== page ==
Consensus history

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Consensus history is a term used to define a style of American historiography and classify a group of historians who emphasize the basic unity of American values and the American national character and downplay conflicts, especially conflicts along class lines, as superficial and lacking in complexity. The term originated with historian John Higham, who coined it in a 1959 article in Commentary titled "The Cult of the American Consensus." Consensus history saw its primary period of influence in the 1950s and it remained the dominant mode of American history until historians of the New Left began to challenge it in the 1960s.

Meaning[edit]

In 1959 John Higham developed the concept of an emerging consensus among historians that he saw as based on the search for "a placid, unexciting past" as part of "a massive grading operation to smooth over America's social convulsions." Higham named his research concept critically a "Cult of the American Consensus." Higham felt the conservative frame of reference was creating a "paralyzing incapacity to deal with the elements of spontaneity, effervescence, and violence in American history". He maintained it a had "a deadening effect on the historian’s ability to take a conflict of ideas seriously:"Either he disbelieves in the conflict itself (Americans having been pretty much of one mind), or he trivializes it into a set of psychological adjustments to institutional change. In either case, the current fog of complacency, flecked with anxiety, spreads backward over the American past.[1]

Peter Novick identified Richard Hofstadter and Louis Hartz as leading "liberal consensus historians", and Daniel J. Boorstin as a "leading conservative consensus historian". Novick includes as other prominent leaders David M. Potter, Perry Miller, Clinton Rossiter, Henry Steele Commager, Allan Nevins and Edmund Morgan.[2][3] Consensus history rejected the concept of the central role of class conflict and all kinds of other social divisions that were prevalent in the older "Progressive" historiography, as articulated especially by Charles A. Beard, Frederick Jackson Turner, and Vernon L. Parrington.

The concept of consensus history was viewed as one-sided and harmonizing conflicting forces from the very beginning, but especially by New Left historians in the 1960s who again stressed the central roles of economic classes, adding racism and gender inequality as two other roots of social and political conflicts.[4][5]

Richard Hofstadter[edit]

The term was widely applied to his revision of the supposedly Beardian idea that a fundamental class conflict was the only key to understanding history. After 1945, Hofstadter identified with a political liberalism that seemed similar to the views of other "consensus historians". Hofstadter rejected the term, because in his view conflict, also on economic terms, remained an essential aspect of political development.[6]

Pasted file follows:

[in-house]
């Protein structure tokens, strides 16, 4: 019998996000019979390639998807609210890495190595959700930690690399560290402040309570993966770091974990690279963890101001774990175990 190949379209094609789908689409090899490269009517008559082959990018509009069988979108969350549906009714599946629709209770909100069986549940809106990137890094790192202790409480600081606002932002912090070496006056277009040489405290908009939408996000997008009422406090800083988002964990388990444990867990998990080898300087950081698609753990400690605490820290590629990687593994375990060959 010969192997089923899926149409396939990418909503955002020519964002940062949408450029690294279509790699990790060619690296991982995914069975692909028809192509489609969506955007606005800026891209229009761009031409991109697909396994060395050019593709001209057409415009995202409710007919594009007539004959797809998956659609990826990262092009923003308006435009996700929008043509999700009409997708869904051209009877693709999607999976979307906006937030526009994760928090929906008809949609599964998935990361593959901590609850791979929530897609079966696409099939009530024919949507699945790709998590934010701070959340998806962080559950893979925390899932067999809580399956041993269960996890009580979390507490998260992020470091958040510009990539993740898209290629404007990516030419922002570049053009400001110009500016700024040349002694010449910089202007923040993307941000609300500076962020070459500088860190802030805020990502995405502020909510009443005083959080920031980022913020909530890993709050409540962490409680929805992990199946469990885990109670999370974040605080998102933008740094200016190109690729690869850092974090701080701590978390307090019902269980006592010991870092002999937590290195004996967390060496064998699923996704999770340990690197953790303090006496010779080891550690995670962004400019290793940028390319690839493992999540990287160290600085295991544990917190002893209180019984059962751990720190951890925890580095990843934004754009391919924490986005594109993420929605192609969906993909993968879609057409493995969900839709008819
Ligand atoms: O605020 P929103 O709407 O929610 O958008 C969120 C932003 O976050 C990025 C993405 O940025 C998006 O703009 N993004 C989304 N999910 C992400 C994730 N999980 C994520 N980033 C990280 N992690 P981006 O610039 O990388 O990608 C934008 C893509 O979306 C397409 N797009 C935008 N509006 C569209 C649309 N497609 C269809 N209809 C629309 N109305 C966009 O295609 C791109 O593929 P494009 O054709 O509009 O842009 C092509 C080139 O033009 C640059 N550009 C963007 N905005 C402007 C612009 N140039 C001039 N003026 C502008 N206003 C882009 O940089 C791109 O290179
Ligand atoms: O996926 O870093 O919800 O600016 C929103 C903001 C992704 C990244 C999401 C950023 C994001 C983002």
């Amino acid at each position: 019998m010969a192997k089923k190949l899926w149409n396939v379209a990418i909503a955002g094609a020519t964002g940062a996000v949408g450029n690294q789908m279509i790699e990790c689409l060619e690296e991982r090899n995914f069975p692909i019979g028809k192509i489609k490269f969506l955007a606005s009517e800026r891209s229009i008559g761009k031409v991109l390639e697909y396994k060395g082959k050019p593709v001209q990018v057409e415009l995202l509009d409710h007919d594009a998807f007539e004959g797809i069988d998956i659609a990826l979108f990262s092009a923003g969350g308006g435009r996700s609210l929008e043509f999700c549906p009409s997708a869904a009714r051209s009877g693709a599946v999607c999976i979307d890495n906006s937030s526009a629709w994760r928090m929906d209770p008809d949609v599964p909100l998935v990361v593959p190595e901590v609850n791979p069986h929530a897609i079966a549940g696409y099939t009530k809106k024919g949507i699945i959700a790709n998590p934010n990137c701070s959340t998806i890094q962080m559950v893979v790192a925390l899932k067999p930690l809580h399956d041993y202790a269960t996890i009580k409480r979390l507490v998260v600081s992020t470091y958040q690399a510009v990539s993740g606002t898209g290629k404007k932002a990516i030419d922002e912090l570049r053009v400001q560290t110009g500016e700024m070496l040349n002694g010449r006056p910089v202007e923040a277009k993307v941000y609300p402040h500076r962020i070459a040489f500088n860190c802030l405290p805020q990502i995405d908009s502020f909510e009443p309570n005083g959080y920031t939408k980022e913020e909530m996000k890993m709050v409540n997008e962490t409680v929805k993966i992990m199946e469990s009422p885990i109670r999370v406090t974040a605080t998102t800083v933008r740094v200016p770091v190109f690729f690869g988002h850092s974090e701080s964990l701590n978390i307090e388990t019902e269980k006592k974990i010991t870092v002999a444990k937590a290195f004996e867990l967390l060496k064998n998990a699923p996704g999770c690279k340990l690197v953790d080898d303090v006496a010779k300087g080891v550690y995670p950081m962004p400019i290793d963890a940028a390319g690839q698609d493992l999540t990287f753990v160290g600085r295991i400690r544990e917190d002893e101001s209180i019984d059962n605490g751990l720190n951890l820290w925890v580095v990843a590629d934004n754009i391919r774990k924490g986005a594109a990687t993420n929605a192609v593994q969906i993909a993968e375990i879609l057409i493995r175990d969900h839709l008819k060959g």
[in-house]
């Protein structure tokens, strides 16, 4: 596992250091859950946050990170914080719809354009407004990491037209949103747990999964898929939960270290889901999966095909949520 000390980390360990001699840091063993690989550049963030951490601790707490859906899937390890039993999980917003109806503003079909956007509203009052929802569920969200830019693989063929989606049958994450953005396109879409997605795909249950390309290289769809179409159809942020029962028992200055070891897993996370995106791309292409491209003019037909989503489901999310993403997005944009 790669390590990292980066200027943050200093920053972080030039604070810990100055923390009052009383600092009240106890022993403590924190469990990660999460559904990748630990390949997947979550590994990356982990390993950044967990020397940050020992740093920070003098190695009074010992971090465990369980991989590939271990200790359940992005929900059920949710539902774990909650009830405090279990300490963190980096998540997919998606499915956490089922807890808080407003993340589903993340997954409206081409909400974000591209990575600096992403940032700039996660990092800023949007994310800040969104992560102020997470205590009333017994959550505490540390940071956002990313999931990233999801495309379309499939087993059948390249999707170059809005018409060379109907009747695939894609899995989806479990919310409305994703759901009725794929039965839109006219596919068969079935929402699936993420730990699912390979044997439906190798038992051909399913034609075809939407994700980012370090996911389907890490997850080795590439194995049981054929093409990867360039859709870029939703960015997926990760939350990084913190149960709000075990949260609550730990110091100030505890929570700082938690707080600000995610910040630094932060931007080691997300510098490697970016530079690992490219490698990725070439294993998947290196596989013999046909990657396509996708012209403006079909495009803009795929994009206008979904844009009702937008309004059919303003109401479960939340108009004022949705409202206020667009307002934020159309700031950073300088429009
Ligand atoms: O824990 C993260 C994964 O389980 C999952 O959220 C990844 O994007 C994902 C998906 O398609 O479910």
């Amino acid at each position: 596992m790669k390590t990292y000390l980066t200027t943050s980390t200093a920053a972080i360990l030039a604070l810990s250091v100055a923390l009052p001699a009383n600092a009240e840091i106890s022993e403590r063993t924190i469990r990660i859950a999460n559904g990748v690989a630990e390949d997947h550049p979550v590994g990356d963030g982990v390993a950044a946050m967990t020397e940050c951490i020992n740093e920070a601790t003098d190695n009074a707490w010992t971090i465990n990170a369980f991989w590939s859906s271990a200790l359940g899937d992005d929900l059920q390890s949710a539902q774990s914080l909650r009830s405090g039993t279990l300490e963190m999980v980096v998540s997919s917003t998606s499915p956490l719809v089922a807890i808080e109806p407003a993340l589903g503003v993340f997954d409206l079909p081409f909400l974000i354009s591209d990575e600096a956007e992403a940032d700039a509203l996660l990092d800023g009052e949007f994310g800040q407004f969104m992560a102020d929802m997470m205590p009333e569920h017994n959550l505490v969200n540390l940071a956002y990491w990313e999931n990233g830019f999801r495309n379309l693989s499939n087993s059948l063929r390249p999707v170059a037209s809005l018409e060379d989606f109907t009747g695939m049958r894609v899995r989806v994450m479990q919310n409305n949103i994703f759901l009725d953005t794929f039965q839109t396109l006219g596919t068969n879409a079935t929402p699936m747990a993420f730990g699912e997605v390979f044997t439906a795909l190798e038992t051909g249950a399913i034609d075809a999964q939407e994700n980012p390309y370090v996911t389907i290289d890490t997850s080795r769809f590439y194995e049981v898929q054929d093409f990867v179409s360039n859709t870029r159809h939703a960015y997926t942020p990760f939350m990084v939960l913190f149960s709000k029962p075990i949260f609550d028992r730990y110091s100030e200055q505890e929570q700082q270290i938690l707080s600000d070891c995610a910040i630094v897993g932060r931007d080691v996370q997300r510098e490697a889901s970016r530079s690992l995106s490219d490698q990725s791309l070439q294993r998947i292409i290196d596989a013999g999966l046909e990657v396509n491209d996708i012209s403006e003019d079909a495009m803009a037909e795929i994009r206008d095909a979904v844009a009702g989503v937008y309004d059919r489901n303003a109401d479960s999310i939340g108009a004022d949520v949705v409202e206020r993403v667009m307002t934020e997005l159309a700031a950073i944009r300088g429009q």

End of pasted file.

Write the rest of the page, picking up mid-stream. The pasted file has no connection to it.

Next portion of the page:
The general misunderstanding of Hofstadter as an adherent of "consensus history" can be found in Eric Foner's statement that Hofstadter's book The American Political Tradition (1948) "propelled him to the very forefront of his profession." Foner argues:

Hofstadter's insight was that virtually all his subjects held essentially the same underlying beliefs. Instead of persistent conflict (whether between agrarians and industrialists, capital and labor, or Democrats and Republicans), American history was characterized by broad agreement on fundamentals, particularly the virtues of individual liberty, private property, and capitalist enterprise.[7]

Hofstadter in 1948 thus rejected the extremely simplified black-and-white polarization between pro- and anti-business politicians as early as his American Political Tradition (1948).[8] But he was still viewing politics from a critical left-weing perspective.[9] Making explicit reference to Jefferson, Jackson, Lincoln, Cleveland, Bryan, Wilson, and Hoover, Hofstadter made a statement on the consensus in the American political tradition, which is sometimes seen as "ironic":[10] "The fierceness of the political struggles has often been misleading...the major political traditions have shared a belief in the rights of property, the philosophy of economic individualism, the value of competition; they have accepted the economic virtues of capitalist culture as necessary qualities of man." Hofstadter later complained that this remark in a hastily written preface requested by the editor had been the reason for "lumping him" unfairly into the category of "consensus historians" like Boorstin, who celebrated this kind of ideological consensus as an achievement, whereas Hofstadter deplored it.[11] In the former draft preface he had written, that American politics "has always been an arena in which conflicts of interests have been fought out, compromised, adjusted. Once these interests were sectional; now they tend more clearly to follow class lines; but from the beginning American political parties.....have been intersectional and interclass parties, embracing a jumble of interests which often have reasons for contesting among themselves."[12]